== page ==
First trial opens for four Afghan detainees in Bagram

Four Afghan detainees held in the U.S. prison at Bagram appeared before three Afghan judges on Tuesday 1 June, a step towards a plan to hand over control of the detention facility at Bagram Air Field to the Afghan government.

At Tuesday’s preliminary hearing, an Afghan prosecutor formally accused the four detainees, three adult brothers and their elderly father, of involvement in bomb-making. Their fingerprints had been found on several homemade bombs, one of which had wounded five U.S. soldiers, the prosecutor said.

The detainees’ government-appointed defence lawyers however said they had not had a chance to review their clients’ cases. The defendants also objected to court proceedings being conducted in Dari instead of their native Pashto language.The judge adjourned the hearing to let the defence lawyers review their cases and a Pashto interpreter be found.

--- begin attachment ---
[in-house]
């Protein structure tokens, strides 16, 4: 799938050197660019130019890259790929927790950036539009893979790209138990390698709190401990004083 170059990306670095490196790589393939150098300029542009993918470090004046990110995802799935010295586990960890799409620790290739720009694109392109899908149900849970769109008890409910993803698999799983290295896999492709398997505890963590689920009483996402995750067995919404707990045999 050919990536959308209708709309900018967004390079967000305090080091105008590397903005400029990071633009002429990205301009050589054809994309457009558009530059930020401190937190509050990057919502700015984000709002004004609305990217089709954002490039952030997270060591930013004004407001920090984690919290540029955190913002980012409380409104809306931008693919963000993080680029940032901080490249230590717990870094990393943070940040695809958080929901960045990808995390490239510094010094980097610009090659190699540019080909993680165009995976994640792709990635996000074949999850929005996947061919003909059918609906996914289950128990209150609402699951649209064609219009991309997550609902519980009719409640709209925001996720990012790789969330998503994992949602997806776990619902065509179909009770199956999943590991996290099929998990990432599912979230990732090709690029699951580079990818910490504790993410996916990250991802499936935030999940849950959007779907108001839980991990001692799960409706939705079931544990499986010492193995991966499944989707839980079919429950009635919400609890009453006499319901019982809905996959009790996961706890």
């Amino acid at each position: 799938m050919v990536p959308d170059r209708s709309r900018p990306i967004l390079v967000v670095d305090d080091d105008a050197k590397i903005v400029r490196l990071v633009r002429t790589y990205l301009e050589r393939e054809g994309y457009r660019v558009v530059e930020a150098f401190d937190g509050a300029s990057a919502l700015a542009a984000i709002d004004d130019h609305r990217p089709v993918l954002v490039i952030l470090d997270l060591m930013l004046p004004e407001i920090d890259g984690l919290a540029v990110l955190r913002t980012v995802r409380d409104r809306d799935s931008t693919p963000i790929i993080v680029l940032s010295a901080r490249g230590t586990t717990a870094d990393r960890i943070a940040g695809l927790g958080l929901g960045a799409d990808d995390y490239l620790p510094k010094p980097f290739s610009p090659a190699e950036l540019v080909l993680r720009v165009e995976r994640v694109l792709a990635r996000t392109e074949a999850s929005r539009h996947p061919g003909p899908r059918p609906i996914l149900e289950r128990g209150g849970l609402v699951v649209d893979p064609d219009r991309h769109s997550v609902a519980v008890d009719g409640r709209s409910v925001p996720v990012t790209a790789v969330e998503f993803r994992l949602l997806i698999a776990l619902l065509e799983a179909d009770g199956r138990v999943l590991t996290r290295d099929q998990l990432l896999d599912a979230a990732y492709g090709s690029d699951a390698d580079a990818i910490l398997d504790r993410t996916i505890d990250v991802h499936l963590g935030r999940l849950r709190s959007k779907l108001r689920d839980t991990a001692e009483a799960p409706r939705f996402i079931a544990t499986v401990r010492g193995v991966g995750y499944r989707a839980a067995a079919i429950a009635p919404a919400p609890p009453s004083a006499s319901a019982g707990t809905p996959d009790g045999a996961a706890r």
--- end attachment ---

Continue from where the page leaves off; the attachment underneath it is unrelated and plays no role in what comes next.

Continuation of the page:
Brigadier General Mark Martins, deputy commander for U.S. detention operations in Afghanistan, denied the first hearing had been rushed through prematurely.

“No, we are moving as fast as we can to build capacity but not at the expense of standards,” he said. “We are in between two systems right now,” he added, referring to the transition from U.S. to Afghan control.

Human Rights First expressed concerns about the lack of transparency surrounding the trial procedures and the apparent failure to provide detainees with adequate access to their lawyers before the hearing and to appropriate translation services.

“While we are pleased to hear that a few Afghan detainees will finally receive a trial, we are dismayed that the proceeding so far has been chaotic and so little information has been made available about how this trial will proceed and whether more such trials are planned,” said Human Rights First’s Daphne Eviatar.

Eviatar also observed,

 “However, we remain concerned that the United States government has not indicated whether there will be any more such trials, what rules govern them, how much access the lawyers have to their clients and to the relevant evidence, and what kind of evidence will be admissible in this new procedure.”

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